What to Know About Frost Lines
Frost lines are critical to construction in cold climates, but they’re important in mild regions, too. Learn what frost lines are and why they matter.
When a home is built according to code in its region, a homeowner may never need to worry about frost lines. But when you’re building a new home, addition or deck, knowing how deep frost can reach in an average winter is a crucial part of the process.
What Is the Frost Line?
The frost line is the depth at which moisture will freeze in the ground. Due to variations in winter temperatures and soil moisture content, the frost line isn’t the same everywhere. The frost line is much deeper in Minnesota than it is in Florida, for example.
Why Do Frost Lines Matter?
Think of what happens when something freezes and thaws. It expands and contacts. A can of soda explodes when left in the freezer or the trunk of a car in winter. Frozen roads and sidewalks result in cracks, pits and potholes. The same things happen below ground when the surrounding soil and water freeze.
Frost lines matter because “anything above them can move when it freezes,” says Josh Risberg, Family Handyman’s set builder and one of the editors working on magazine’s The Getaway project. This affects building foundations, deck footings and underground utility lines. “The farther north you go, the farther down you need to go for footings,” says Risberg.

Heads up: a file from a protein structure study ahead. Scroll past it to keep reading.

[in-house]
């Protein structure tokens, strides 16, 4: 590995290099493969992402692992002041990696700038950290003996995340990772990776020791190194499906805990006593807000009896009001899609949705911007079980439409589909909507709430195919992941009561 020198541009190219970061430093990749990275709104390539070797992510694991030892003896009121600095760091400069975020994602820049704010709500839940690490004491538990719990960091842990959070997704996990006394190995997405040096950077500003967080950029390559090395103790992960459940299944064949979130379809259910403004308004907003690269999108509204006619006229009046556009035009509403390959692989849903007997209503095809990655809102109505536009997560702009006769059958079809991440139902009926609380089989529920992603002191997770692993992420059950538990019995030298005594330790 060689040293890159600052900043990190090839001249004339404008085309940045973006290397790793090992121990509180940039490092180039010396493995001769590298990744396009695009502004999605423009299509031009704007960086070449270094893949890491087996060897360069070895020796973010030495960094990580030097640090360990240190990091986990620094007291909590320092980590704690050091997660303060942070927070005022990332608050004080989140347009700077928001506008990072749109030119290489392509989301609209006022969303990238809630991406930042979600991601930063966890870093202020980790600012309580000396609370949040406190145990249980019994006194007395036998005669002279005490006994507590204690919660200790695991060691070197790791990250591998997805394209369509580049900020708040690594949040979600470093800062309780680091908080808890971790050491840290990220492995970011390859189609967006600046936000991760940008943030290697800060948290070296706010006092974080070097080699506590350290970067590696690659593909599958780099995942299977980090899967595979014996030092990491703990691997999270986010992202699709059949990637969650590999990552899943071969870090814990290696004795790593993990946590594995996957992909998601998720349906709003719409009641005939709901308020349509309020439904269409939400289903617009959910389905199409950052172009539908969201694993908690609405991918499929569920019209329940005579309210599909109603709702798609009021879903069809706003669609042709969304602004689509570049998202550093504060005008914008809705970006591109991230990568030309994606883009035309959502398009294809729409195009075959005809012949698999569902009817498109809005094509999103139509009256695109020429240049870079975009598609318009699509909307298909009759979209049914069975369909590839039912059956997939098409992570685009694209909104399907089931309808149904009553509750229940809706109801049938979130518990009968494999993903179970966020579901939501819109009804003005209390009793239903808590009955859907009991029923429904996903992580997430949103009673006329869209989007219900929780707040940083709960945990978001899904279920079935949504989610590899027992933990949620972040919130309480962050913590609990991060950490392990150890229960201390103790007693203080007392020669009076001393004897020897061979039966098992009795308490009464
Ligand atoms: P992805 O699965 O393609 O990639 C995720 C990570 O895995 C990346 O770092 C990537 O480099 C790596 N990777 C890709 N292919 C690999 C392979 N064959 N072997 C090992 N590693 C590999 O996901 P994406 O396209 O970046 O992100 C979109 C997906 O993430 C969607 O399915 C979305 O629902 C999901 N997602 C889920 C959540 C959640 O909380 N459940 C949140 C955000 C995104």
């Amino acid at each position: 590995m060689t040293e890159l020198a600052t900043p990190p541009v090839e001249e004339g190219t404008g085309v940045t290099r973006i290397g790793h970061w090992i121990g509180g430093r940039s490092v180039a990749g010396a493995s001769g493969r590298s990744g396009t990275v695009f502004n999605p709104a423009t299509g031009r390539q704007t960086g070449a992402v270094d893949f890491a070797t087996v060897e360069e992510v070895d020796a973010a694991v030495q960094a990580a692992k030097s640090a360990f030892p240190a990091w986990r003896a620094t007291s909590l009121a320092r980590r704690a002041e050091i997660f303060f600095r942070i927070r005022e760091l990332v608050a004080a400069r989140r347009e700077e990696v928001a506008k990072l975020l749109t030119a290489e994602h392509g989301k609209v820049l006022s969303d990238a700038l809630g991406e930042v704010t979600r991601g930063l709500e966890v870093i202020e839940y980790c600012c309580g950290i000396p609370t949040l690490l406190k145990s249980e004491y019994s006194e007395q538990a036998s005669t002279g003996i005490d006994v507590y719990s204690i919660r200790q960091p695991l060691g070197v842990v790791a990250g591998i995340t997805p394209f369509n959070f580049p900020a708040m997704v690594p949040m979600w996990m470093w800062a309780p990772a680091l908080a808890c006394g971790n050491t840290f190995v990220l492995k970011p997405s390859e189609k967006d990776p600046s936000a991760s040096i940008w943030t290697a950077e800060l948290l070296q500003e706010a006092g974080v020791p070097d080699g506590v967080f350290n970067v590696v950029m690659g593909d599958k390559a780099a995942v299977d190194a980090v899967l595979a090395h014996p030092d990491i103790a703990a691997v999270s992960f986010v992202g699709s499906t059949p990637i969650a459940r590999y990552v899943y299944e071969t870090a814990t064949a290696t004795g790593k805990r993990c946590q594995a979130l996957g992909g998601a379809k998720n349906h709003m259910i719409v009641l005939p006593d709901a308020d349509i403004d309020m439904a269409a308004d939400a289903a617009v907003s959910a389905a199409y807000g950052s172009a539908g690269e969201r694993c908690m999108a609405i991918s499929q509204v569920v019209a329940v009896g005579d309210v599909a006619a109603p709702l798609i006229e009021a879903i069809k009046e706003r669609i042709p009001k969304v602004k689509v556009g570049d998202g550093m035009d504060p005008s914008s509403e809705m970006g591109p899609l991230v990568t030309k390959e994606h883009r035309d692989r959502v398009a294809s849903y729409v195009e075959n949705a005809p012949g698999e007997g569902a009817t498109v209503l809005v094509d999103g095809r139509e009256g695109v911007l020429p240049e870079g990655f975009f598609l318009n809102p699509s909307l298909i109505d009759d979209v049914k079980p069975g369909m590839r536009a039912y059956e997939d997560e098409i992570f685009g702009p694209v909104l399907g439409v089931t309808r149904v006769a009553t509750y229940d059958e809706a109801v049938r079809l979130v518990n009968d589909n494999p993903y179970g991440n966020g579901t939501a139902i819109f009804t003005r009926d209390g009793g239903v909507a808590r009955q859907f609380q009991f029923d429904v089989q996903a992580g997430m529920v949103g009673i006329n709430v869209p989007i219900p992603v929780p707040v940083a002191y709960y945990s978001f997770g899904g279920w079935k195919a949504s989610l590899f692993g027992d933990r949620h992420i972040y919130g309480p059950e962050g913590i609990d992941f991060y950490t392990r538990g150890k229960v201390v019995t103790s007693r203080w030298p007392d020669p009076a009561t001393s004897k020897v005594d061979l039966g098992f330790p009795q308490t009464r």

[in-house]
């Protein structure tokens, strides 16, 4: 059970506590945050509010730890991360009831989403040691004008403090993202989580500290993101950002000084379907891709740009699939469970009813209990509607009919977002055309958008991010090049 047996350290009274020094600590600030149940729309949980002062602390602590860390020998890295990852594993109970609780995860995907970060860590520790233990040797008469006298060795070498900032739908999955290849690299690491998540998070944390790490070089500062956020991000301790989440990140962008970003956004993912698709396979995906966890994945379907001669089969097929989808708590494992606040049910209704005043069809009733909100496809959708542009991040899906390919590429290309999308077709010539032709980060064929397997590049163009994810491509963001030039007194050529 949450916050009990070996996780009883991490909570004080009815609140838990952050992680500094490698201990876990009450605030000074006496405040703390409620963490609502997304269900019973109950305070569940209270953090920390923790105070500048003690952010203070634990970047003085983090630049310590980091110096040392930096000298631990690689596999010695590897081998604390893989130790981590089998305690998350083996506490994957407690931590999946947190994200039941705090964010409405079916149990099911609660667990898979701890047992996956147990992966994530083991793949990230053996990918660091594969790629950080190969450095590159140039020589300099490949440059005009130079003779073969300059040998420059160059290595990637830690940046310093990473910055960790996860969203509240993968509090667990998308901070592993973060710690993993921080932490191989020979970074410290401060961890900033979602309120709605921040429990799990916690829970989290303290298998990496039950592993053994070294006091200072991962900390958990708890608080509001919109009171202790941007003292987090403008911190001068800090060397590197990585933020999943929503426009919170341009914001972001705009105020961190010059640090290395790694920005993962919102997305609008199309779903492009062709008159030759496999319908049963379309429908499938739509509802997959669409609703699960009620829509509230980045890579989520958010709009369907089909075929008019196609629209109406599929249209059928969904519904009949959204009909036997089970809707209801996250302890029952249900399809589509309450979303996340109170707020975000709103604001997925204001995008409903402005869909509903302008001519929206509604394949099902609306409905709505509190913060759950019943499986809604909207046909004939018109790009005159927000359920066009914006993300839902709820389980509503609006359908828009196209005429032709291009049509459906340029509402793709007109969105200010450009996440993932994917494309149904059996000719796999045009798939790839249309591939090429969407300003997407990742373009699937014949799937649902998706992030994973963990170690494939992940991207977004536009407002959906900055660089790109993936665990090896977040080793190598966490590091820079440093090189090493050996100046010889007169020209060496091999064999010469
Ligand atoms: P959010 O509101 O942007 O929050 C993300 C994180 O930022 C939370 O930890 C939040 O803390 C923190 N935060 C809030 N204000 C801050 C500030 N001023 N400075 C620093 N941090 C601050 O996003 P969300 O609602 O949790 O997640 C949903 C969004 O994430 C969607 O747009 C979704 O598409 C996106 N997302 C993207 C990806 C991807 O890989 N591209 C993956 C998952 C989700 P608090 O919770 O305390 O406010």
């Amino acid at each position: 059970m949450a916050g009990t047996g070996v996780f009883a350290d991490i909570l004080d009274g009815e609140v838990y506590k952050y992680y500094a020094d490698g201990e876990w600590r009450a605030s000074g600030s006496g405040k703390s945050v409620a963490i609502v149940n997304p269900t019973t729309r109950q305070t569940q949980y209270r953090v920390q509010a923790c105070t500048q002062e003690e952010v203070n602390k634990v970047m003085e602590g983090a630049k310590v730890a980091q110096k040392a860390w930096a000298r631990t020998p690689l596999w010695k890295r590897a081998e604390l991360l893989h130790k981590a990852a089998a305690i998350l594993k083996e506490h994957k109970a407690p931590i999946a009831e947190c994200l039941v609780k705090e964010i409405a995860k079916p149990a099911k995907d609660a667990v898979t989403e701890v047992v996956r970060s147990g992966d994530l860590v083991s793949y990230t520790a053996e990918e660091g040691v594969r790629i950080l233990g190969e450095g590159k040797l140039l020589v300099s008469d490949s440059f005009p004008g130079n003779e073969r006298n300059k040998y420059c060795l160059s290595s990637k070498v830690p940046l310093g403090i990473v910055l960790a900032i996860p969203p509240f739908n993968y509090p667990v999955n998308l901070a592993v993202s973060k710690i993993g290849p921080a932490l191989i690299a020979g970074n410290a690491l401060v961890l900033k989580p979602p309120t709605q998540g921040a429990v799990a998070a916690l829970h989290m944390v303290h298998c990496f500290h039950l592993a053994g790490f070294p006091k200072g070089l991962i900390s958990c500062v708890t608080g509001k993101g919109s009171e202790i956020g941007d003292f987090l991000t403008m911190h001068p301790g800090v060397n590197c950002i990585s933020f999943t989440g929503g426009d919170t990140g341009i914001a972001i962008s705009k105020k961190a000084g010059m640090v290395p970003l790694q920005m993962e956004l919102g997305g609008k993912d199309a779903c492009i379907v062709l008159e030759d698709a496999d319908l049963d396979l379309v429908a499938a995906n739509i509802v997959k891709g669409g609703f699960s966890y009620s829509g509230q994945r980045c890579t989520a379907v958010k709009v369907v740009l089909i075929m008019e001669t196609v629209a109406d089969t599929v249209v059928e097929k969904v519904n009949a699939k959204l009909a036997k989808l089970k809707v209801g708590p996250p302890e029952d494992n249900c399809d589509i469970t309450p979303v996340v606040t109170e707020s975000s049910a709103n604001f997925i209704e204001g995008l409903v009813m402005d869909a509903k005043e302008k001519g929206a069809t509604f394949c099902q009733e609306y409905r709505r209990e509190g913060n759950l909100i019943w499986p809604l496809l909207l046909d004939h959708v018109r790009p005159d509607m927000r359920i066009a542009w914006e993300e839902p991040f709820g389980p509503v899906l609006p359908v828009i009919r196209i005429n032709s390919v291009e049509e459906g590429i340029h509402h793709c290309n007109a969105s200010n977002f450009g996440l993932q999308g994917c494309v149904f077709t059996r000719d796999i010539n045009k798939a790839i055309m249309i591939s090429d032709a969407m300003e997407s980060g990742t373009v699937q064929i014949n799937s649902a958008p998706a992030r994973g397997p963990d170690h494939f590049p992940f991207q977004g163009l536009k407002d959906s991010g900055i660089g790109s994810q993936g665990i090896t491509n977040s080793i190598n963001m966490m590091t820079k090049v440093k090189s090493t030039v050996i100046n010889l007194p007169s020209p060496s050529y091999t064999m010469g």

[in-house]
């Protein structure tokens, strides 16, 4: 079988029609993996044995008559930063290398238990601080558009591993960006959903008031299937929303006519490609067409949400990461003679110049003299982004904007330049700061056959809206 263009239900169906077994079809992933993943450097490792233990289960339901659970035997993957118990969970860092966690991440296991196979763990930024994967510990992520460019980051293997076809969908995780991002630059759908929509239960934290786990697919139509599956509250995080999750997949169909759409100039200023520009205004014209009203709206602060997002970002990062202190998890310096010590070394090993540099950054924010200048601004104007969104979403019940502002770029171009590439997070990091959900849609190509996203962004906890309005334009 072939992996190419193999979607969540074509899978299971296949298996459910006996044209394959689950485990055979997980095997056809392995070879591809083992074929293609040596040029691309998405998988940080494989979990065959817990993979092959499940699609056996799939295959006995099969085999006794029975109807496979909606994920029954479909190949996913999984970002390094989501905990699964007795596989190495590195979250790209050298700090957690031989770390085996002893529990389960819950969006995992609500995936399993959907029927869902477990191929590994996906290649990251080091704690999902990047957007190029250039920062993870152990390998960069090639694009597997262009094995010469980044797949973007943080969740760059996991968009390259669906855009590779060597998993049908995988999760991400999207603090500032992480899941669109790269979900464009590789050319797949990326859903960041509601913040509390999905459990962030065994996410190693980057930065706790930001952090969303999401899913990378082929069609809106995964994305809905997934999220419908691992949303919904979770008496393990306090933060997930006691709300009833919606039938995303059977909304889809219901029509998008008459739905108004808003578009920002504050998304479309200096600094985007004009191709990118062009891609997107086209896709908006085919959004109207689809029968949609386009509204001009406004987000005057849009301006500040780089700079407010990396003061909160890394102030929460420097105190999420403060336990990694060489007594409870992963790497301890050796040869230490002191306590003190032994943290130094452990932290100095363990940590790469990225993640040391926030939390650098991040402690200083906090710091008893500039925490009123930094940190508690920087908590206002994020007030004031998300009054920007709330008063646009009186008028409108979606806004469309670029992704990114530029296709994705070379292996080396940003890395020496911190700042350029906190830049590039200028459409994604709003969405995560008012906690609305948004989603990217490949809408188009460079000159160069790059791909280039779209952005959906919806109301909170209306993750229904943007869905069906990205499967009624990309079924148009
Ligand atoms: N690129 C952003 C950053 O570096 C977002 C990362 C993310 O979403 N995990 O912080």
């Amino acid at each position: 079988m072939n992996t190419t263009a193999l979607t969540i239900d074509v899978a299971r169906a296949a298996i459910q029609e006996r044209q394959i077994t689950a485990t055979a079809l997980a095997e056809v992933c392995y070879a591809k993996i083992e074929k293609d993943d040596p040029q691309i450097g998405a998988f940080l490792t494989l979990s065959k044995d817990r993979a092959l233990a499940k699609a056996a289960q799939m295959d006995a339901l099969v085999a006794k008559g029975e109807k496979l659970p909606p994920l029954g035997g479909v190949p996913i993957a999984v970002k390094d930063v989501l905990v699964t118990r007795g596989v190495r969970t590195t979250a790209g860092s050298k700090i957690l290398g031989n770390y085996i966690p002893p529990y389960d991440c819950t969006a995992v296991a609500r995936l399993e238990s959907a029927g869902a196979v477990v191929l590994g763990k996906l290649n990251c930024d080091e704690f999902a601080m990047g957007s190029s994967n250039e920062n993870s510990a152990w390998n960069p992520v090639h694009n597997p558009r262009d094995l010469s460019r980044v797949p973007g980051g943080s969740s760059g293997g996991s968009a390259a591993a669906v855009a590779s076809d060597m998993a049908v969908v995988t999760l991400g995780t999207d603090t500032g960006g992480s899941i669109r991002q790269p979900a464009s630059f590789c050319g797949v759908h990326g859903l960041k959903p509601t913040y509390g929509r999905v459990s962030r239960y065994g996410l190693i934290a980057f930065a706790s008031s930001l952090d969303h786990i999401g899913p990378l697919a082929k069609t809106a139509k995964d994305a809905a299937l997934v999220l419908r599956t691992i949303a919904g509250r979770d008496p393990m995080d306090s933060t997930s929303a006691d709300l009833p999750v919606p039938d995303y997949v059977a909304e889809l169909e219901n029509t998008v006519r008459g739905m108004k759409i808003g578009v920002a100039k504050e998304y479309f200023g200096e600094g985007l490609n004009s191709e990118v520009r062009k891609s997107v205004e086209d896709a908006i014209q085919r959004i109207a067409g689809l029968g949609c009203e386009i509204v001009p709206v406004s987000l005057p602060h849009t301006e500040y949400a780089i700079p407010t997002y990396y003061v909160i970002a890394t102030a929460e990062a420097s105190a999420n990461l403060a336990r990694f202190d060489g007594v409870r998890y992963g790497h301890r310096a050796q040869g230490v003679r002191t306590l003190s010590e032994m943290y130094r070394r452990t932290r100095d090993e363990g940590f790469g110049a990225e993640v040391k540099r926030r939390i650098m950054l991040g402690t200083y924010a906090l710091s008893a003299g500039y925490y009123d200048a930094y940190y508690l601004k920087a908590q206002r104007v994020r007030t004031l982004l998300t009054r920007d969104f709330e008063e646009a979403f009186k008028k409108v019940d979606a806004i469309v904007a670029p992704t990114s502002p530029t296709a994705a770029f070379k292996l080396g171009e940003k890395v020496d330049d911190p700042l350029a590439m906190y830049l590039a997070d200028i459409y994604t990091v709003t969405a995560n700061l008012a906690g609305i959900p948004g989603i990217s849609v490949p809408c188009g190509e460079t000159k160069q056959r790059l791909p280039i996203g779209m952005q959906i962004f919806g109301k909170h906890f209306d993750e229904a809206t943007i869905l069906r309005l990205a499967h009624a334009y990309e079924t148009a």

If footings are not placed below the frost line, they can heave in the winter when the ground freezes. The shifting can cause lots of problems, including “cracking in the foundation, drywall or other things, like doors not shutting right,” Risberg says. He adds you’ll also have issues if you “attach something that is below the frost to something that is above the frost.”
How to Know the Frost Line Depth
If you live in a region with bitterly cold winters, the National Weather Service says your frost line can be as deep as six feet — or more! It is much shallower in warm regions like Arizona or South Florida. Take a look at our frost depth map above to see the frost line in your area.
Don’t rely on the map alone, though. “Each zone is different,” says Risberg. “Check with your local building inspectors on what depths are needed.” This is another argument for building permits.
Local codes and regulations are designed to fit local needs. Because the frost line changes depending on your zip code, your local building office or government will give you the right requirements for your specific area. It’s important to comply with local codes, not only to avoid fines, but to build structures that are safe and long-lasting.